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School of Law

A Legal Framework for Paperless Trade

Dr Miriam Goldby’s research represents a key contribution to the achievement of digitalisation in international trade

A graphic of the world with arrows going from country to countryThe performance of cross-border sale transactions is still heavily reliant on paper. The current drive of the global trade community towards digitalisation is prompted largely by the desire to increase the speed and reliability of business-to-business and business-to-government communications to reduce documentation costs, which, as estimated by a recent World Bank study, constitute about seven per cent of the global value of trade.

The potential benefits in terms of reduced delays and increased efficiencies are enormous, but the transition to data also has other benefits as it gives service providers such as cargo carriers greater insight into potential risks and unmet customer needs, enabling them to enhance their services.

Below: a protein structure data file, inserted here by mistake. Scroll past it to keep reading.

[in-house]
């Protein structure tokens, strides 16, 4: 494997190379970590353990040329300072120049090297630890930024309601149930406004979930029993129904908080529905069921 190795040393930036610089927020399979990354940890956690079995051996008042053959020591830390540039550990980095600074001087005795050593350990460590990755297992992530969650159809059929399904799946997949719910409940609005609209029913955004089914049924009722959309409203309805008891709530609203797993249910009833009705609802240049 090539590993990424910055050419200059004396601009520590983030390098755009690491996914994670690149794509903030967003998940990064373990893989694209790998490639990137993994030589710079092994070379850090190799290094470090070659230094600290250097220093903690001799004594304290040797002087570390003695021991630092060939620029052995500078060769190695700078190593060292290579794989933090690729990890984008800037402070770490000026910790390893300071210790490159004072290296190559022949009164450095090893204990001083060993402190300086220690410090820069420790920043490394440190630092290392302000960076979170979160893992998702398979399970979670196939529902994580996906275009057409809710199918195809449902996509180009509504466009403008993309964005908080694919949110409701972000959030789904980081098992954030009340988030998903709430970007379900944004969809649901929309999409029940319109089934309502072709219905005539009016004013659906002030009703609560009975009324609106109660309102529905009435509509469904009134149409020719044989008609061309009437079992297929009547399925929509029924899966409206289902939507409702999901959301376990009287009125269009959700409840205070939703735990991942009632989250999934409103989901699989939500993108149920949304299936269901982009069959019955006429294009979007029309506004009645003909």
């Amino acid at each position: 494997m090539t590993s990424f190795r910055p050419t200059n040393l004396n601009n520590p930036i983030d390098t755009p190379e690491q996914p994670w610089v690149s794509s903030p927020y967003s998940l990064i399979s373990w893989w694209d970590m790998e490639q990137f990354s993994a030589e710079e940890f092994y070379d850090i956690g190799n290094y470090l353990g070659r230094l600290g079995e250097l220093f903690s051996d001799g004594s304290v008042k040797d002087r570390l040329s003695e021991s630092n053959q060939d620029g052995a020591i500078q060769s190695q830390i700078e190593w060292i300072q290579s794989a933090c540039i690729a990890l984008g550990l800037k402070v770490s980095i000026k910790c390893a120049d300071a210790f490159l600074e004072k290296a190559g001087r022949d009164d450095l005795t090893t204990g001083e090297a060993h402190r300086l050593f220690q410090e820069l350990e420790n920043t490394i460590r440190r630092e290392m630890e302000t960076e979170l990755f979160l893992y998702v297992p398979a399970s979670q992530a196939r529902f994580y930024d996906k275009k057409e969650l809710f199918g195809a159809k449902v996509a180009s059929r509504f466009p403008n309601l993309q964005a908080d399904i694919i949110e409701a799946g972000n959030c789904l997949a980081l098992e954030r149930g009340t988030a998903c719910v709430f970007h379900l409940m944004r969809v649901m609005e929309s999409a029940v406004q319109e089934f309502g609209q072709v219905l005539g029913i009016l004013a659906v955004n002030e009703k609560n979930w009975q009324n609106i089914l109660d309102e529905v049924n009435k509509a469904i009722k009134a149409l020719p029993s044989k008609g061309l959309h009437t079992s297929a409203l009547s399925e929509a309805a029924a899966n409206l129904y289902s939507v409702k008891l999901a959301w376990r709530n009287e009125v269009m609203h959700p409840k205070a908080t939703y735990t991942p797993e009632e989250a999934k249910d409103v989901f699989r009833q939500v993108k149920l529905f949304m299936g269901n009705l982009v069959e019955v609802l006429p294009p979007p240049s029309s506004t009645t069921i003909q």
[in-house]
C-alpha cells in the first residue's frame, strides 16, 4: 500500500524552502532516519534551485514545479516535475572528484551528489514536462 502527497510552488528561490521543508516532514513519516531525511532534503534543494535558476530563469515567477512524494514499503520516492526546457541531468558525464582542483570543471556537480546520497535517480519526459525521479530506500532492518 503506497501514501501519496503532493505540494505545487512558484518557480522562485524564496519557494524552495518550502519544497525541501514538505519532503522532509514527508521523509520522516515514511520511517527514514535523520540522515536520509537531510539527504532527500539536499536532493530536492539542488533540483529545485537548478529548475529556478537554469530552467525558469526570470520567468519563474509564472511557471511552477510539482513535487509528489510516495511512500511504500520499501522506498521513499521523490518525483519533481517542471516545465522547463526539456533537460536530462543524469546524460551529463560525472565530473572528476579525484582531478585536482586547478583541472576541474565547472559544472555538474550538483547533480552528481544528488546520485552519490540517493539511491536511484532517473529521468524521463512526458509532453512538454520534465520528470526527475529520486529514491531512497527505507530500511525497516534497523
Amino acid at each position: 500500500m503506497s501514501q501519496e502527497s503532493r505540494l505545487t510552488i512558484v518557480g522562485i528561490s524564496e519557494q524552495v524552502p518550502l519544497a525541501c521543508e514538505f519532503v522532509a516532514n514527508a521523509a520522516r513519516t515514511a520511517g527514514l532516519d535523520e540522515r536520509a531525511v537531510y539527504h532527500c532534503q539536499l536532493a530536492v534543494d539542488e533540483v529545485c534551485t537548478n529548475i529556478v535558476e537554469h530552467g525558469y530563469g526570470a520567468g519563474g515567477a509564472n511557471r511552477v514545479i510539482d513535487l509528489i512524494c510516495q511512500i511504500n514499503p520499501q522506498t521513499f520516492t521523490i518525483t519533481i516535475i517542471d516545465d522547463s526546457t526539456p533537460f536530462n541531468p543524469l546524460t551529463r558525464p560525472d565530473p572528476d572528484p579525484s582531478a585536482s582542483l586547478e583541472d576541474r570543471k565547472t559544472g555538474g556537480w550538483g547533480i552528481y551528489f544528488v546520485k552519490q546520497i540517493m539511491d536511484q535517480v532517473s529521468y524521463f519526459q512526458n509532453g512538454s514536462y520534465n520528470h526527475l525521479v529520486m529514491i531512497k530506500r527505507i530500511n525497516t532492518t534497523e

Impact

A key potential obstacle to the attainment of digitalisation is the lack of a supporting legal infrastructure. Dr Goldby’s research analyses how the existing legal framework needs to evolve in order to support the rise of digitalisation in international trade. Her research has contributed in a significant way to recent key initiatives which have sought to provide a framework for digitalisation on an international, state and private/business level.

Her findings were instrumental to the drafting of UNCITRAL’s Model Law on Electronic Transferable Records, adopted in 2017, which is being used as a reference to guide law reform projects in certain jurisdictions and has already resulted in the enactment of legislation.

Her analysis has provided a foundation for the drafting of contractual terms governing the use of blockchain-based platforms the purpose of which is to substitute paper documents of title. Her work has also fed into the development of the International Chamber of Commerce’s Roadmap Towards Digital Trade and of the Lloyd’s of London “how to” guide on harnessing smart contracts technology for insurance, including cargo insurance.

About the Professor

Dr Miriam Goldby is Professor of Shipping, Insurance and Commercial Law at the Centre for Commercial Law Studies, Queen Mary University of London. She is Research Director for CCLS and Director of the Centre’s Insurance, Shipping & Aviation Law Institute. View Professor Goldby's profile.